Thanks... That would make some difference, about -0.073V, so my 2.4V at 6.5A would be about 2.33V were it an 18.6A discharge.

I promise there is no voltage depression in his sticks. They're just at low SoC, having literally never been charged to full in 2.5 years. Not sure how to prove it though? Your graphs would look much different if you only charged the sticks to 1500mAh and then discharged them, especially repeatedly.
I only charged these sticks to ~3400mAh and then did those discharges. I had done charges to about 1500 before and saw no difference. I've been using my in-car pack between zero and about 10-30% SoC for ages (so max of about 2000mAh charged) and have only seen the voltage increase at lower charge states, though sounds like you're suggesting that it'd slump, sag... I would see saggage - if I charged up to ~75% and then came back down. The only way I can avoid saggage at low charge state is to use low charge state. Even one cycle up will result in saggage down low. Part of that I think is because I have old cells with less than new capacity...

Basically, whatever Richard's sticks have/had - call it voltage depression or 'crud' and 'high IR', etc. - those voltages should have been higher. The inflection point (where the curves start to flatten-out after start of discharge) for instance is about 6.9V - so 1.15V per cell. If you go back to my graphs and look for the voltage at about +1500 or so, it's about 2.52V for a cell-pair, subtract 0.07 to adjust for your higher discharge rate, and the comparable voltage is 2.45V, or 1.225V per cell. On a pack level that'd be 120 X 1.15V=138V vs. 120 X 1.225V=147V... That 138V is nearing assist-throttling territory... Actually, the lowest curve hits 6.6V after only about -250mAh discharge, so that's about how much unmolested usable capacity Richard would've been getting out of these sticks...

^This stuff applies to your following comment, too. Whatever we call it, sagging voltages such as those in your first graph might not cause a pack to fail out-right, but it definitely stunts performance, and I suspect it has compounding effects over time that at least lead to failure:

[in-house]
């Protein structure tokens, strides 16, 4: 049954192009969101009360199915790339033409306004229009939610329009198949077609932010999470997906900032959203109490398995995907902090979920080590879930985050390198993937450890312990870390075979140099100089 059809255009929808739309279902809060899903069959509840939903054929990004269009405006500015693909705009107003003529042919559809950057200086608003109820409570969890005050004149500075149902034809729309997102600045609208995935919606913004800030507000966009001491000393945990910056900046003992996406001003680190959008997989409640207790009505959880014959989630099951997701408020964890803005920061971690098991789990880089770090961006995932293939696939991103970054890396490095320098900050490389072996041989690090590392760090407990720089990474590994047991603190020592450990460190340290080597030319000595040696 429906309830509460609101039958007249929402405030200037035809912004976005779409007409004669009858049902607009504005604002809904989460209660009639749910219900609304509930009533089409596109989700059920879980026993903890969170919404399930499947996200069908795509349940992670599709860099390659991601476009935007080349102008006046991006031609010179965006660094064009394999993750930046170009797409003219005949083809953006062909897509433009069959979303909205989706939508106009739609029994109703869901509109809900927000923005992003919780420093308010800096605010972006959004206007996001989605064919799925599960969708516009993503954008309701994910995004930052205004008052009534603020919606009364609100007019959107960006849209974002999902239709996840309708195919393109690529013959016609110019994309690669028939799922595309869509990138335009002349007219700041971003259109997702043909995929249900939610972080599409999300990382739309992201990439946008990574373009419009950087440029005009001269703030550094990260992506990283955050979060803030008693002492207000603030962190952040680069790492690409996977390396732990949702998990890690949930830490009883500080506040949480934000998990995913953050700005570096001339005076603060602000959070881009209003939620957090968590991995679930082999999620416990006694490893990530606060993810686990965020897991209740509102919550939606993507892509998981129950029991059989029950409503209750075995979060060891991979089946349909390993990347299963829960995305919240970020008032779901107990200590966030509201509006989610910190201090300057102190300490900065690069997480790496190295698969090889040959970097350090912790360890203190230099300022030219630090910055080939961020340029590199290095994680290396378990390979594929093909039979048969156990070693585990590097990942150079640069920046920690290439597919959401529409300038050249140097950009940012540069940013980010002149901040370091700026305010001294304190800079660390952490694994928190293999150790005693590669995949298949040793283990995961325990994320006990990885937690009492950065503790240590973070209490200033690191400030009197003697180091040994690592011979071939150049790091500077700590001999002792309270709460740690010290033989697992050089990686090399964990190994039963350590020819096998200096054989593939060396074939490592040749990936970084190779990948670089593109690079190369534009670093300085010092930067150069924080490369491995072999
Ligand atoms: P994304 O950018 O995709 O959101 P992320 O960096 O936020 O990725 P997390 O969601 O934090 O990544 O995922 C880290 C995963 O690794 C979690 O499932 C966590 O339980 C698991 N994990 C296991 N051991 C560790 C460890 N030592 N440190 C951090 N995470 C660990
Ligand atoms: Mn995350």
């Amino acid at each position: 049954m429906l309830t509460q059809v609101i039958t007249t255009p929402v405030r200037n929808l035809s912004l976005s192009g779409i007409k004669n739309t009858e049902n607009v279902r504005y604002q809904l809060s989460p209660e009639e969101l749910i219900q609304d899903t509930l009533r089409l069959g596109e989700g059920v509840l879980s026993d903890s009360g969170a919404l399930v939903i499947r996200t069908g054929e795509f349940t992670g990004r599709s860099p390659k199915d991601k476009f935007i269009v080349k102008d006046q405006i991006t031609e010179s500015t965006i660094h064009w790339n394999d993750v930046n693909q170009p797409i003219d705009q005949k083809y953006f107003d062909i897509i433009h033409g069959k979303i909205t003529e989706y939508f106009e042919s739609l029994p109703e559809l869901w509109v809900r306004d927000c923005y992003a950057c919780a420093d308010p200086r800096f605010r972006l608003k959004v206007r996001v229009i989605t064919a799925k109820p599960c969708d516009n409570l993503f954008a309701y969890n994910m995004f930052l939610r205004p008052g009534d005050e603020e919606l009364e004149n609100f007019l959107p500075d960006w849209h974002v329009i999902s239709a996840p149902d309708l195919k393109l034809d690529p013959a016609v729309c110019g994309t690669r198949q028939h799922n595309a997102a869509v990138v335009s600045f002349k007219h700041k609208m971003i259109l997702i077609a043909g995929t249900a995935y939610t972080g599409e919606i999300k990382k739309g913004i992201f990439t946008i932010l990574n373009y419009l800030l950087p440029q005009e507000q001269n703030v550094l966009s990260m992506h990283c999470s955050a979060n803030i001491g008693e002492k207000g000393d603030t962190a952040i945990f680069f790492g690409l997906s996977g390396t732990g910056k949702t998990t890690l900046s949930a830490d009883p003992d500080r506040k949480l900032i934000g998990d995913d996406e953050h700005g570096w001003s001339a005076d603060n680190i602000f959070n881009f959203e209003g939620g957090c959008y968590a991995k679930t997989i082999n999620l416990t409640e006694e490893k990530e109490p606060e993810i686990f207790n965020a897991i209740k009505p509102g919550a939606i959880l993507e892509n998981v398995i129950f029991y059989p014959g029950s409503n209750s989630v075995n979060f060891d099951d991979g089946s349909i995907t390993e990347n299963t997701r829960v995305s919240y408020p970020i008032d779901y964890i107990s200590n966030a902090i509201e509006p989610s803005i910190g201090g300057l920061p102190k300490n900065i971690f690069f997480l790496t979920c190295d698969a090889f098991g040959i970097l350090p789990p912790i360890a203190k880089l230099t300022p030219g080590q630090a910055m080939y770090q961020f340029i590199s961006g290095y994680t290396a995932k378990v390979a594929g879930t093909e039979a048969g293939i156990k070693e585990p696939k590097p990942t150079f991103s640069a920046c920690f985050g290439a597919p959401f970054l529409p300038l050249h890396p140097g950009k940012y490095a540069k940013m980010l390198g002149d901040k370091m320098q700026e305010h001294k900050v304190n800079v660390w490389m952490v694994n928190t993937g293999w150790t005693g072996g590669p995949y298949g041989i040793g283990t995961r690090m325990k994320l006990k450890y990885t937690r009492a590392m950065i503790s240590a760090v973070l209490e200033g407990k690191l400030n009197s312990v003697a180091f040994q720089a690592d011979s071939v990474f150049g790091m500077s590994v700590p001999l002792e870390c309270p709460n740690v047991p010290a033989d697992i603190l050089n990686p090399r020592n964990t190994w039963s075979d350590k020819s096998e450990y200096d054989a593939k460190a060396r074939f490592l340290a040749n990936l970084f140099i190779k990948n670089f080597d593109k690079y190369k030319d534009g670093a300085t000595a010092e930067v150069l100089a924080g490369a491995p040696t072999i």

Voltage depression, IMO, is not a problem in the Honda world. It's undesirable, but it never causes a pack to fail in the strict sense - it's basically 100% reversible, about 90% with a single cycle...
It is possible that we have different things in mind when using the term. Not sure.
Probably. I use the term loosely ("voltage depression"). Any voltage sagging is 'voltage depression' to me. I don't know how to differentiate between, say, 'high IR' - which accompanies voltage depression, or just 'voltage depression/memory effect' in isolation, or what have you. I've seen just 'high IR' cells, without being VD, but I don't think I've ever seen VD cells without higher than normal IR.
 

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Edit: Here's some classic voltage depression action on a 2nd generation Insight pack. These are stick pairs, so voltage is double a stick.
Before:After 1 cycle:Like magic. ;)
I've never worked with 2nd gen cells before... But, first, what's the discharge rate here? If we compare my graphs to even the second one, which you say isn't voltage depressed, we see that my voltage/s still are much higher at comparable points. Mine doesn't hit 2.4V per cell pair (14.4V were it a stick-pair) until there's only about 400mAh of capacity left. If we find that point in your 2nd graph (about -5500mAh), we see that the voltage is only about 13.4V, so 1V lower than mine...

What do we call that? Surely higher voltage is better, right?

Here's the thing: As I mentioned above, my voltages would sag, maybe/probably as much as yours in the 2nd graph - if I charged to full and then did a discharge. I've imagined that new, newer cells wouldn't sag like that, but maybe I'm wrong. Maybe it's a phenomenon common to all NiMH??

My theory is that 'degradation' is a function of whatever this phenomenon is, whatever causes voltages to sag when you charge high and then try to use low charge state. It's like 'stuff' ends up shifting to one charge state range or the other - it can't be in both places at once... When you charge high stuff shifts high - and then it's not available low; when you stay low stuff stays low. The clincher in this theory, though, is that charging is the more burdensome process for Insight NiMH cells (ex. heat up more), for whatever reason, so charging when at high SoC causes more degradation than charging when at low SoC... Plus, discharging to below some voltage level, like 1.1V, also has a palliative/rejuvenating impact. As I mentioned earlier, I don't know if these are actually two processes or simply one, or rather, like 2 sides of the same process...

Anyway, sorry all for cluttering-up the thread. I debated whether I should post anything at all, as these types of discussions generally don't go anywhere these days. But it's all stuff that I've been thinking hard about, somewhat testing, for a long time now. I just had to get it off my chest. Eli's about the only one around here who might be able to...shed light on the ideas. So, I just can't resist unloading...